But first up for me is the always inspirational PAUL LYNDE HALLOWEEN SPECIAL which features the first network television appearance by KISS, Florence Henderson, and a whole skit devoted to the CB and trucker craze. I figure if the 70s fashions don't scare the pants off me then nothing else will. Nerves of steel, my friend. Nerves of steel!
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Re: Halloween watching thread

Postby Dan Mancini » Thu Sep 16, 2010 8:15 am

BrettCullum wrote:But first up for me is the always inspirational PAUL LYNDE HALLOWEEN SPECIAL which features the first network television appearance by KISS, Florence Henderson, and a whole skit devoted to the CB and trucker craze.

You're a sick man, Cullum.
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Re: Halloween watching thread

Postby Bryan Pope » Thu Sep 16, 2010 9:07 am

BrettCullum wrote:But first up for me is the always inspirational PAUL LYNDE HALLOWEEN SPECIAL which features the first network television appearance by KISS, Florence Henderson, and a whole skit devoted to the CB and trucker craze. I figure if the 70s fashions don't scare the pants off me then nothing else will. Nerves of steel, my friend. Nerves of steel!

Okay, that is all kinds of awesome. A program like that begs to be paired up with the Star Wars Holiday Special. Nothing like a Halloween/Life Day double feature to fill me with holiday cheer.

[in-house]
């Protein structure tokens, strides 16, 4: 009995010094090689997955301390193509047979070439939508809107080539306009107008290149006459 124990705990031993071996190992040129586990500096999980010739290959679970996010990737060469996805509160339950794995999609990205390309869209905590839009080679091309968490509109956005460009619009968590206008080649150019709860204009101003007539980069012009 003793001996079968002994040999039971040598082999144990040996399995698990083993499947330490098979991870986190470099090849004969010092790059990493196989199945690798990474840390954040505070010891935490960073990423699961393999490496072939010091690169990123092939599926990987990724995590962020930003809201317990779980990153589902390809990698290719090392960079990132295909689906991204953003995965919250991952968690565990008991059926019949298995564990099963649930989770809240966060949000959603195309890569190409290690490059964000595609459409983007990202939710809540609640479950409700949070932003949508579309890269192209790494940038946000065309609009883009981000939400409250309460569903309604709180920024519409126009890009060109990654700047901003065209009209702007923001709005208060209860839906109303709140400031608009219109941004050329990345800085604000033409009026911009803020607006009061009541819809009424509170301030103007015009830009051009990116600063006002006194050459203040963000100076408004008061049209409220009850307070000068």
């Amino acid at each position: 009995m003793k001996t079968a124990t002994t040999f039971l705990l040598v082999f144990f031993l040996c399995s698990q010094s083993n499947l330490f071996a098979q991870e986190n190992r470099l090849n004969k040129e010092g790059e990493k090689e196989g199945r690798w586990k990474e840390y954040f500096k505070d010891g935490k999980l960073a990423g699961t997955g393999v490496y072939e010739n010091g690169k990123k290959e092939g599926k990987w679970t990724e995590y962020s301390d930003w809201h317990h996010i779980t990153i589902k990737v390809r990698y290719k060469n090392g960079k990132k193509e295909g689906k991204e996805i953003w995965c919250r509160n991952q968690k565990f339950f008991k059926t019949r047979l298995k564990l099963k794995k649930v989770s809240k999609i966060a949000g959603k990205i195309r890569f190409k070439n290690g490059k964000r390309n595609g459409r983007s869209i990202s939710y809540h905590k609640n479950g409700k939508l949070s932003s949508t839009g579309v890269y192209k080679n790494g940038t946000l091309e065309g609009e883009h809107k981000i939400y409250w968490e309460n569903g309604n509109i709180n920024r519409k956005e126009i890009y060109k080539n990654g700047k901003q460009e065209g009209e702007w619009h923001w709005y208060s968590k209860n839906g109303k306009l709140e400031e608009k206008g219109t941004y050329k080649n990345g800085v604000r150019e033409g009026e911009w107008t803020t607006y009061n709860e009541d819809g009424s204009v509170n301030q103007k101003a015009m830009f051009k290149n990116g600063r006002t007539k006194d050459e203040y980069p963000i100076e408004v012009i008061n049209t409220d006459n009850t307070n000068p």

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Re: Halloween watching thread

Postby molly1216 » Thu Sep 16, 2010 9:57 am

Dan Mancini wrote:
BrettCullum wrote:But first up for me is the always inspirational PAUL LYNDE HALLOWEEN SPECIAL which features the first network television appearance by KISS, Florence Henderson, and a whole skit devoted to the CB and trucker craze.

You're a sick man, Cullum.

on one hand that's scary as hell on the other it's not an image i wanted in my head.
but now it begs the question - who is our generation's paul lynde?
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Re: Halloween watching thread

Postby Dan Mancini » Thu Sep 16, 2010 10:18 am

molly1216 wrote:
Dan Mancini wrote:
BrettCullum wrote:But first up for me is the always inspirational PAUL LYNDE HALLOWEEN SPECIAL which features the first network television appearance by KISS, Florence Henderson, and a whole skit devoted to the CB and trucker craze.

You're a sick man, Cullum.

on one hand that's scary as hell on the other it's not an image i wanted in my head.
but now it begs the question - who is our generation's paul lynde?

I'm not sure Paul Lyndes exist anymore. Jim J. Bullock may have been the last one. Now if you're gay, you're gay. There's no need to cultivate that "everyone knows he's gay, but we're not going to say it out loud" comic persona. Is there?
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Re: Halloween watching thread

Postby molly1216 » Thu Sep 16, 2010 11:06 am

Dan Mancini wrote:
molly1216 wrote:
Dan Mancini wrote:
BrettCullum wrote:But first up for me is the always inspirational PAUL LYNDE HALLOWEEN SPECIAL which features the first network television appearance by KISS, Florence Henderson, and a whole skit devoted to the CB and trucker craze.